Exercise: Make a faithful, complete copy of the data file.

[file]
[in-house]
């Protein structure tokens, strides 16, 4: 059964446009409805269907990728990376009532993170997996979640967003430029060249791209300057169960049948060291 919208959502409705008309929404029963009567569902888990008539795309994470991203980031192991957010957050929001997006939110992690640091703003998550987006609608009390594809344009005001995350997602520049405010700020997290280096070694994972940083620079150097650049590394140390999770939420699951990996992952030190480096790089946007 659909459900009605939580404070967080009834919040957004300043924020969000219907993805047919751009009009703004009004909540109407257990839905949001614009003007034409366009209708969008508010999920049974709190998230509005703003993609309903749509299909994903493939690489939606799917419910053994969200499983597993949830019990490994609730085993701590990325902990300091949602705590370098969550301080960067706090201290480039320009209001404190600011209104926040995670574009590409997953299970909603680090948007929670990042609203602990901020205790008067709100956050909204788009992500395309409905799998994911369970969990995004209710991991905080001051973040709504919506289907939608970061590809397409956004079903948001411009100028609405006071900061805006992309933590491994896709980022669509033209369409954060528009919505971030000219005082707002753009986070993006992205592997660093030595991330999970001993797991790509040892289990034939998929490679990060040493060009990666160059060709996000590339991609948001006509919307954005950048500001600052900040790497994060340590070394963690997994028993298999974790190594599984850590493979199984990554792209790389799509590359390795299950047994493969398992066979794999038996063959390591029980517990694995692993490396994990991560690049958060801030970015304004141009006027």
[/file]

[in-house]
């Protein structure tokens, strides 16, 4: 059964446009409805269907990728990376009532993170997996979640967003430029060249791209300057169960049948060291 919208959502409705008309929404029963009567569902888990008539795309994470991203980031192991957010957050929001997006939110992690640091703003998550987006609608009390594809344009005001995350997602520049405010700020997290280096070694994972940083620079150097650049590394140390999770939420699951990996992952030190480096790089946007 659909459900009605939580404070967080009834919040957004300043924020969000219907993805047919751009009009703004009004909540109407257990839905949001614009003007034409366009209708969008508010999920049974709190998230509005703003993609309903749509299909994903493939690489939606799917419910053994969200499983597993949830019990490994609730085993701590990325902990300091949602705590370098969550301080960067706090201290480039320009209001404190600011209104926040995670574009590409997953299970909603680090948007929670990042609203602990901020205790008067709100956050909204788009992500395309409905799998994911369970969990995004209710991991905080001051973040709504919506289907939608970061590809397409956004079903948001411009100028609405006071900061805006992309933590491994896709980022669509033209369409954060528009919505971030000219005082707002753009986070993006992205592997660093030595991330999970001993797991790509040892289990034939998929490679990060040493060009990666160059060709996000590339991609948001006509919307954005950048500001600052900040790497994060340590070394963690997994028993298999974790190594599984850590493979199984990554792209790389799509590359390795299950047994493969398992066979794999038996063959390591029980517990694995692993490396994990991560690049958060801030970015304004141009006027």